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Thursday, December 09, 2010

The things that cross my mind in the middle of the night...

... never cease to amaze me.

For instance, last night I woke up in the wee hours of the morning and ended up reading a New York Times article about Antarctica's geologic secrets, and the tiny scientific community working to get to the bottom of them (pun intended).

Yes, I have some odd and random interests. But it gets worse.

After I'd finished reading the article, I started wondering about the people who are stationed at this remote, frozen scientific outpost... which led to speculation about how many Jews there might be down there.

I didn't have to wonder for long, because it seems there truly is a wikipedia page for just about everything [the relevant portions only]:

Religion in Antarctica

Although Antarctica has only a tiny population, its inhabitants come from around the world, and include followers of numerous religious faiths.

According to The Association of Religion Data Archives, 72.00% of personnel in Antarctica adhere to Christianity, 23.60% are non-religious, 2.71% are Muslim, 1.00% are Hindu, and 0.70% are Buddhist. With a small human population of roughly 5,000 in summer months and 1,000 in winter, religious affiliation surveys may not represent a static reflection of current trends among the personnel on the continent.

Weird, no? With all the Jews involved in the scientific community, not one Jew in all of Antarctica. Go know! I guess they're all busy controlling the media and the banks.

I'm not sure what's stranger; that there are no members of the tribe on ice near the south pole... or that I found myself intensely interested in this at three in the morning.

Posted by David Bogner on December 9, 2010 | Permalink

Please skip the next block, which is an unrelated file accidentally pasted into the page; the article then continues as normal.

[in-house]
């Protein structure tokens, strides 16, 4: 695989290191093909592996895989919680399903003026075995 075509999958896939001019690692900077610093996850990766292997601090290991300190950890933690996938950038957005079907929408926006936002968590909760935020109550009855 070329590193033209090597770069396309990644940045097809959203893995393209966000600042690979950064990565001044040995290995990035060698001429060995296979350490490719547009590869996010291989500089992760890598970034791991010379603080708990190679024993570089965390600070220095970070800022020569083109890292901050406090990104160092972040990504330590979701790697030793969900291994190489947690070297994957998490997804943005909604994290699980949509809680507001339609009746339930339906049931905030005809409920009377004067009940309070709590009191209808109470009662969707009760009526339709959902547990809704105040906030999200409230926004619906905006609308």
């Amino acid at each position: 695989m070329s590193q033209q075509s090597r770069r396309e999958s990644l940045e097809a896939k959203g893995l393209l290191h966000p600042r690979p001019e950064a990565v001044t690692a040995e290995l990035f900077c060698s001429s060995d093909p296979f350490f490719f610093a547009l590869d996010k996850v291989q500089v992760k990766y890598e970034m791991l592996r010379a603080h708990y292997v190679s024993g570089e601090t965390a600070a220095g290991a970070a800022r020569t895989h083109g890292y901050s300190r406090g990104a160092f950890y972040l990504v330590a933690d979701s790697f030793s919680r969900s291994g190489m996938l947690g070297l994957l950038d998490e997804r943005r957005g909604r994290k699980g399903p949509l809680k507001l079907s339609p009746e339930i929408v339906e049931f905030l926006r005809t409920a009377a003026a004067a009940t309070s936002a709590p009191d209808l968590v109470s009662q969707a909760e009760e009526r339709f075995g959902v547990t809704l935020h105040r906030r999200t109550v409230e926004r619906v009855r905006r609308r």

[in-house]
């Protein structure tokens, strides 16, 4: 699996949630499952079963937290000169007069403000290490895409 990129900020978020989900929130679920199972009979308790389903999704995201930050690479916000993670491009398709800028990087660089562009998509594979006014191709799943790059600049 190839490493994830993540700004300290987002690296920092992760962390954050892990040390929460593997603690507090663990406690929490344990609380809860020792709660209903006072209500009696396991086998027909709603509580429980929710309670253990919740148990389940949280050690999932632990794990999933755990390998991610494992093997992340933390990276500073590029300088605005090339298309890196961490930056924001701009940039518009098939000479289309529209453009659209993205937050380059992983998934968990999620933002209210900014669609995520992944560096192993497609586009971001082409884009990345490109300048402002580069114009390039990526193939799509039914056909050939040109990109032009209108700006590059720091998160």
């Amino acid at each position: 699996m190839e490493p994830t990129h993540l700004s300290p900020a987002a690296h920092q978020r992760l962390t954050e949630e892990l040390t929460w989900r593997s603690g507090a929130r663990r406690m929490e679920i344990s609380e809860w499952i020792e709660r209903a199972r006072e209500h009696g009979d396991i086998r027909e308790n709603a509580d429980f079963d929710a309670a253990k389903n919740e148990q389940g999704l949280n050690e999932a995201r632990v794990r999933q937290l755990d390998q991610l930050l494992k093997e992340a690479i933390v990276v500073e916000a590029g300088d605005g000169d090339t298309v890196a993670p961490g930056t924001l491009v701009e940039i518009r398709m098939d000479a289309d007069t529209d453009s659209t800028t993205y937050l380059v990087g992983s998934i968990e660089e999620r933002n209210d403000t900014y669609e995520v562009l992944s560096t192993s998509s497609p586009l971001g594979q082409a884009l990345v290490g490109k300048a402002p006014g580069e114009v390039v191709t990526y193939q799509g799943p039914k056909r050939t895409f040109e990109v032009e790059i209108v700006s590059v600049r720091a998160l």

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There might be some Jews among the 23.6% non-religious

Posted by: Chaim Sherman | Dec 9, 2010 1:09:22 PM

Yes, yes there are! They even have services:
http://www.forward.com/articles/125410/

Posted by: Alissa | Dec 9, 2010 3:15:34 PM

Alissa - very perplexing halachic conundrums in that article.

Posted by: quietusleo | Dec 9, 2010 3:41:31 PM

I know several Yids (scientists) who have spent extended periods there.

Posted by: Jack | Dec 9, 2010 7:27:27 PM

We have a US support base for Antarctica in Christchurch on the S. Island. There may be some Jews there who fly in and out. If it makes you feel any better I also think angular thoughts in the middle of the night. I put it down to being creative or what I ate the night before:-)

Posted by: Kiwi Noa | Dec 9, 2010 7:52:34 PM

http://www.amazon.com/Menorah-Under-Hanukkah-Esther-Heller/dp/0822573903/ref=sr_1_1?ie=UTF8&s=books&qid=1291921370&sr=1-1

Posted by: debbie | Dec 9, 2010 9:05:37 PM

"I guess they're all busy controlling the media and the banks." LOL

Posted by: antares | Dec 9, 2010 10:28:07 PM

See? As Jack said.... The Jews are smart and only do their job and leave!!!

Posted by: Val | Dec 10, 2010 3:16:32 AM

No Chabad in Antarctica?

Posted by: Sarah | Dec 10, 2010 2:57:26 PM

I can just imagine Jewish life in Antarctica. Every morning, a small group would assemble for the Sh-sh-sh-shacharit service, at which they would recite (of course) all of the proper brrrrrrr-achot. And every Shabbat, they would serve a festive meal, the centerpiece of which would be a roast penguin (seals and walruses not meeting the criteria of kashrut).

Posted by: Elisson | Dec 10, 2010 7:09:48 PM

Kiwi Noa - I find it almost more interesting that there is a Jewish community in a place called Christchurch. :)

Posted by: psachya | Dec 10, 2010 8:51:15 PM

I knew a Jewish (I think even observant)girl who had worked in Antartica for a 6 month stint. She was checking out law/med school (simultaneously!) at Penn. She told us how she had taken the LSATs down in Antartica and due to the extreme cold was having trouble with the reading comprehension. Apparently in extreme cold everyone loses their short-term memories. She would get to the questions in the reading comp section and couldn't recall what she'd just read! There must have been other Jews too.

Posted by: Noa | Dec 11, 2010 10:20:22 PM

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